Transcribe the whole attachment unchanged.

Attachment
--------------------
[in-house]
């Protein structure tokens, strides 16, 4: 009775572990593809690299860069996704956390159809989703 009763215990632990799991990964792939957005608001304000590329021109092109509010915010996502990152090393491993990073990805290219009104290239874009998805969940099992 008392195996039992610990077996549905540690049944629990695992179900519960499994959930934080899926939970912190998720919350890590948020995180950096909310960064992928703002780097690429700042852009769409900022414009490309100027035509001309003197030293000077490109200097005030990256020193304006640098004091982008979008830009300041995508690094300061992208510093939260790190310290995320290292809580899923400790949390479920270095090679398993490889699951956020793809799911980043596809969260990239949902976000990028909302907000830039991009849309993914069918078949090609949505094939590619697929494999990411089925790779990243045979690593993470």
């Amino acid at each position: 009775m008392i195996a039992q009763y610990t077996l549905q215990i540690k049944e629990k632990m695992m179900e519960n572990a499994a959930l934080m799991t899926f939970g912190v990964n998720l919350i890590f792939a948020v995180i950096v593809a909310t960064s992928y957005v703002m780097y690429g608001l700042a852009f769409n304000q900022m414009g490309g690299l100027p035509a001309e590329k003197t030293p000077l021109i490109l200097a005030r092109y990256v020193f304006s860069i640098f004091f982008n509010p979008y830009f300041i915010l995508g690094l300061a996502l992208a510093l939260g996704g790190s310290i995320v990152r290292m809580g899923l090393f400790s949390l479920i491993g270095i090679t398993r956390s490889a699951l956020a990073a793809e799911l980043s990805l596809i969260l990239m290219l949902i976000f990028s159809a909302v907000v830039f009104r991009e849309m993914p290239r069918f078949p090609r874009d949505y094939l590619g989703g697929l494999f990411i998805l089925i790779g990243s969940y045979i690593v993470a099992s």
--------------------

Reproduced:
[in-house]
């Protein structure tokens, strides 16, 4: 009775572990593809690299860069996704956390159809989703 009763215990632990799991990964792939957005608001304000590329021109092109509010915010996502990152090393491993990073990805290219009104290239874009998805969940099992 008392195996039992610990077996549905540690049944629990695992179900519960499994959930934080899926939970912190998720919350890590948020995180950096909310960064992928703002780097690429700042852009769409900022414009490309100027035509001309003197030293000077490109200097005030990256020193304006640098004091982008979008830009300041995508690094300061992208510093939260790190310290995320290292809580899923400790949390479920270095090679398993490889699951956020793809799911980043596809969260990239949902976000990028909302907000830039991009849309993914069918078949090609949505094939590619697929494999990411089925790779990243045979690593993470």
């Amino acid at each position: 009775m008392i195996a039992q009763y610990t077996l549905q215990i540690k049944e629990k632990m695992m179900e519960n572990a499994a959930l934080m799991t899926f939970g912190v990964n998720l919350i890590f792939a948020v995180i950096v593809a909310t960064s992928y957005v703002m780097y690429g608001l700042a852009f769409n304000q900022m414009g490309g690299l100027p035509a001309e590329k003197t030293p000077l021109i490109l200097a005030r092109y990256v020193f304006s860069i640098f004091f982008n509010p979008y830009f300041i915010l995508g690094l300061a996502l992208a510093l939260g996704g790190s310290i995320v990152r290292m809580g899923l090393f400790s949390l479920i491993g270095i090679t398993r956390s490889a699951l956020a990073a793809e799911l980043s990805l596809i969260l990239m290219l949902i976000f990028s159809a909302v907000v830039f009104r991009e849309m993914p290239r069918f078949p090609r874009d949505y094939l590619g989703g697929l494999f990411i998805l089925i790779g990243s969940y045979i690593v993470a099992s």